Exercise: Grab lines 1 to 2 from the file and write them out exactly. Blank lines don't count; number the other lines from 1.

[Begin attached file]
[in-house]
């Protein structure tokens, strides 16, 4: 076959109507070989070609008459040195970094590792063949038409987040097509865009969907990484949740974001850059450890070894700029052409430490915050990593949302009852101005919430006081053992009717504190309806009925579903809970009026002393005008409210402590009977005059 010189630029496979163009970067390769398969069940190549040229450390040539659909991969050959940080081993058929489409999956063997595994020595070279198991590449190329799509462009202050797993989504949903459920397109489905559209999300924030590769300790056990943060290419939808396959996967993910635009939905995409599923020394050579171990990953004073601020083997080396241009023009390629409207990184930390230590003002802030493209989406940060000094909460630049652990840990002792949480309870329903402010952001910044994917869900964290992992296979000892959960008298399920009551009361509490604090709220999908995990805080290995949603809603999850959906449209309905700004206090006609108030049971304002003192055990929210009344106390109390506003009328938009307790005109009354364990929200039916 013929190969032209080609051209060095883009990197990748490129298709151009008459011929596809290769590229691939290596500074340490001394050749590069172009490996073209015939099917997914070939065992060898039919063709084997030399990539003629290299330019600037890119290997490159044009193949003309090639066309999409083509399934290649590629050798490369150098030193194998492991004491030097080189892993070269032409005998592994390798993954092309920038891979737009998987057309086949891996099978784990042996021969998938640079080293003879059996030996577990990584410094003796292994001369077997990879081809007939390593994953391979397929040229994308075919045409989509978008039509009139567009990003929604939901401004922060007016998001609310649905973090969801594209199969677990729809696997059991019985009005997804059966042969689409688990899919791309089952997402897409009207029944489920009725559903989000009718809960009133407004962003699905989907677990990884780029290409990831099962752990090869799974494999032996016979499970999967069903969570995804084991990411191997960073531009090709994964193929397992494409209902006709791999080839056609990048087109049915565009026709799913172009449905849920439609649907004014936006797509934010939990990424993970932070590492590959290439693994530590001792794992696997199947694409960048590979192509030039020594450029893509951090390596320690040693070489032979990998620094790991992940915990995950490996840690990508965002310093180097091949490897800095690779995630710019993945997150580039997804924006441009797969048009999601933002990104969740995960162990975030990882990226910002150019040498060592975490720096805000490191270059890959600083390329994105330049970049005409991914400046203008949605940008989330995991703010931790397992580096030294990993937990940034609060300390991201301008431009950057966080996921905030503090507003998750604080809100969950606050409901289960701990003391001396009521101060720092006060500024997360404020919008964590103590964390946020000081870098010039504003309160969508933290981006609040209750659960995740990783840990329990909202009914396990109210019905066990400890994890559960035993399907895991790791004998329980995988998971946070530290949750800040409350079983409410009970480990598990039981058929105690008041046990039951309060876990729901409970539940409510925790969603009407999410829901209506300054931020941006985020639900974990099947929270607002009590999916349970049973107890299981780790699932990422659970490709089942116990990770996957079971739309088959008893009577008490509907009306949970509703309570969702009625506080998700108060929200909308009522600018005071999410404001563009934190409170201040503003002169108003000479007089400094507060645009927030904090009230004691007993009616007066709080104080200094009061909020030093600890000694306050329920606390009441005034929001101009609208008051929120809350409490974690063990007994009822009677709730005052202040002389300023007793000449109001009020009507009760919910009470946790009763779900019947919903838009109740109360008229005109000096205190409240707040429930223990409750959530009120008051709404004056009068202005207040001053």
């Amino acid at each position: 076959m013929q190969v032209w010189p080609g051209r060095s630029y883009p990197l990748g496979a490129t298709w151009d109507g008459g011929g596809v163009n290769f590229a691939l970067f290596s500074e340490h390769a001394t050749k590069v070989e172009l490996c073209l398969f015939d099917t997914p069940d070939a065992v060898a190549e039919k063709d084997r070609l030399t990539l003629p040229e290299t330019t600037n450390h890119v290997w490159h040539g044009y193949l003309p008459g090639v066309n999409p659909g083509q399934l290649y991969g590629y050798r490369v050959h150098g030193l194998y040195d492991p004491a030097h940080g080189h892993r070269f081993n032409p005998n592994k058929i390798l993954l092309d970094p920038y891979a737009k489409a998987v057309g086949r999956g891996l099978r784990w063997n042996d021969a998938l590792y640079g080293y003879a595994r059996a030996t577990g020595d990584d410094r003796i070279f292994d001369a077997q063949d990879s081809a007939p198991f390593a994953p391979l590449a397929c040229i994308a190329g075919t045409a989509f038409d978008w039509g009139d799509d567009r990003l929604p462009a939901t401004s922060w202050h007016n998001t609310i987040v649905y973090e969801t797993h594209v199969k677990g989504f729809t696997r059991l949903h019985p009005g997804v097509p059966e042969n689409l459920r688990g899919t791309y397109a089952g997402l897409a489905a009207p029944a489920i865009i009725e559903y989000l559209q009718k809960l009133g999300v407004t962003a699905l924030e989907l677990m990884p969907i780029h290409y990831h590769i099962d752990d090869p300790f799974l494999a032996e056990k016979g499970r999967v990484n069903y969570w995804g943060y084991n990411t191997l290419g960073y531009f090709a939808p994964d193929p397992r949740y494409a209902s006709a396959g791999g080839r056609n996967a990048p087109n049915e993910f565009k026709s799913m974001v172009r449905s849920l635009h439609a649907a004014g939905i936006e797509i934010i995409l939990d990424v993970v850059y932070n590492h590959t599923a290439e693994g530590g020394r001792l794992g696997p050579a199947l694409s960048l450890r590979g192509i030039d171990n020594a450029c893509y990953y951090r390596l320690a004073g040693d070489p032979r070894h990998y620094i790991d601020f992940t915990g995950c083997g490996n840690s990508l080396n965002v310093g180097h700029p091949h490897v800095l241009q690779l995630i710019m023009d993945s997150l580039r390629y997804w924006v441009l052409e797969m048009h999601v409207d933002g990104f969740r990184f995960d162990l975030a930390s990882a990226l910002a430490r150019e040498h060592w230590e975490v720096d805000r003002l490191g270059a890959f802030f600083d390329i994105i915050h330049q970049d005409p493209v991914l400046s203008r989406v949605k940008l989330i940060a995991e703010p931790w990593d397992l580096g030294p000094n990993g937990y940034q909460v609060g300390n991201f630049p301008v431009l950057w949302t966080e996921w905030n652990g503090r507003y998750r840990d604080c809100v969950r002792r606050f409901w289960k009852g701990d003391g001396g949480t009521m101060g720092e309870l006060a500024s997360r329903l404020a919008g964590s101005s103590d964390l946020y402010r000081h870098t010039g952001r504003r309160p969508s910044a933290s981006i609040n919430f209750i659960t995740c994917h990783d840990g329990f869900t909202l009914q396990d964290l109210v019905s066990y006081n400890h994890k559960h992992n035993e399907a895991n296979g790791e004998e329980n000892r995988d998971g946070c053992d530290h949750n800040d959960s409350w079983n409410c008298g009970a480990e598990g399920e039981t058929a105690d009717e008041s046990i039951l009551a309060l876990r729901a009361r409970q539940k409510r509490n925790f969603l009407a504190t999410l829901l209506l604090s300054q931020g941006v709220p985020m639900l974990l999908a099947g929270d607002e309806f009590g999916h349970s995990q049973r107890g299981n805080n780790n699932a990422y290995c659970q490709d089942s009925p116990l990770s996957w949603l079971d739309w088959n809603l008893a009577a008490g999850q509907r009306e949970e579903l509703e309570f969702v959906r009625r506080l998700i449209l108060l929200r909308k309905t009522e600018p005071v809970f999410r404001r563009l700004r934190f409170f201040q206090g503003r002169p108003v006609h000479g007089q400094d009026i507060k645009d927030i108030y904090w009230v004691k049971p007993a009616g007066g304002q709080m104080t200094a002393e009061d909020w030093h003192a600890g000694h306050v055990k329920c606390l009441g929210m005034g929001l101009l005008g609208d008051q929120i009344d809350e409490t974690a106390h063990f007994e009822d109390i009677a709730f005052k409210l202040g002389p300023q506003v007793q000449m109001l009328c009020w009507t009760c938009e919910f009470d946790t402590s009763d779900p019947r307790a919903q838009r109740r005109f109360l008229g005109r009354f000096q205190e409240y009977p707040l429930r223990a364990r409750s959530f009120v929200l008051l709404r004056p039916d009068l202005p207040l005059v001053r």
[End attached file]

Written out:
[in-house]
């Protein structure tokens, strides 16, 4: 076959109507070989070609008459040195970094590792063949038409987040097509865009969907990484949740974001850059450890070894700029052409430490915050990593949302009852101005919430006081053992009717504190309806009925579903809970009026002393005008409210402590009977005059 010189630029496979163009970067390769398969069940190549040229450390040539659909991969050959940080081993058929489409999956063997595994020595070279198991590449190329799509462009202050797993989504949903459920397109489905559209999300924030590769300790056990943060290419939808396959996967993910635009939905995409599923020394050579171990990953004073601020083997080396241009023009390629409207990184930390230590003002802030493209989406940060000094909460630049652990840990002792949480309870329903402010952001910044994917869900964290992992296979000892959960008298399920009551009361509490604090709220999908995990805080290995949603809603999850959906449209309905700004206090006609108030049971304002003192055990929210009344106390109390506003009328938009307790005109009354364990929200039916 013929190969032209080609051209060095883009990197990748490129298709151009008459011929596809290769590229691939290596500074340490001394050749590069172009490996073209015939099917997914070939065992060898039919063709084997030399990539003629290299330019600037890119290997490159044009193949003309090639066309999409083509399934290649590629050798490369150098030193194998492991004491030097080189892993070269032409005998592994390798993954092309920038891979737009998987057309086949891996099978784990042996021969998938640079080293003879059996030996577990990584410094003796292994001369077997990879081809007939390593994953391979397929040229994308075919045409989509978008039509009139567009990003929604939901401004922060007016998001609310649905973090969801594209199969677990729809696997059991019985009005997804059966042969689409688990899919791309089952997402897409009207029944489920009725559903989000009718809960009133407004962003699905989907677990990884780029290409990831099962752990090869799974494999032996016979499970999967069903969570995804084991990411191997960073531009090709994964193929397992494409209902006709791999080839056609990048087109049915565009026709799913172009449905849920439609649907004014936006797509934010939990990424993970932070590492590959290439693994530590001792794992696997199947694409960048590979192509030039020594450029893509951090390596320690040693070489032979990998620094790991992940915990995950490996840690990508965002310093180097091949490897800095690779995630710019993945997150580039997804924006441009797969048009999601933002990104969740995960162990975030990882990226910002150019040498060592975490720096805000490191270059890959600083390329994105330049970049005409991914400046203008949605940008989330995991703010931790397992580096030294990993937990940034609060300390991201301008431009950057966080996921905030503090507003998750604080809100969950606050409901289960701990003391001396009521101060720092006060500024997360404020919008964590103590964390946020000081870098010039504003309160969508933290981006609040209750659960995740990783840990329990909202009914396990109210019905066990400890994890559960035993399907895991790791004998329980995988998971946070530290949750800040409350079983409410009970480990598990039981058929105690008041046990039951309060876990729901409970539940409510925790969603009407999410829901209506300054931020941006985020639900974990099947929270607002009590999916349970049973107890299981780790699932990422659970490709089942116990990770996957079971739309088959008893009577008490509907009306949970509703309570969702009625506080998700108060929200909308009522600018005071999410404001563009934190409170201040503003002169108003000479007089400094507060645009927030904090009230004691007993009616007066709080104080200094009061909020030093600890000694306050329920606390009441005034929001101009609208008051929120809350409490974690063990007994009822009677709730005052202040002389300023007793000449109001009020009507009760919910009470946790009763779900019947919903838009109740109360008229005109000096205190409240707040429930223990409750959530009120008051709404004056009068202005207040001053």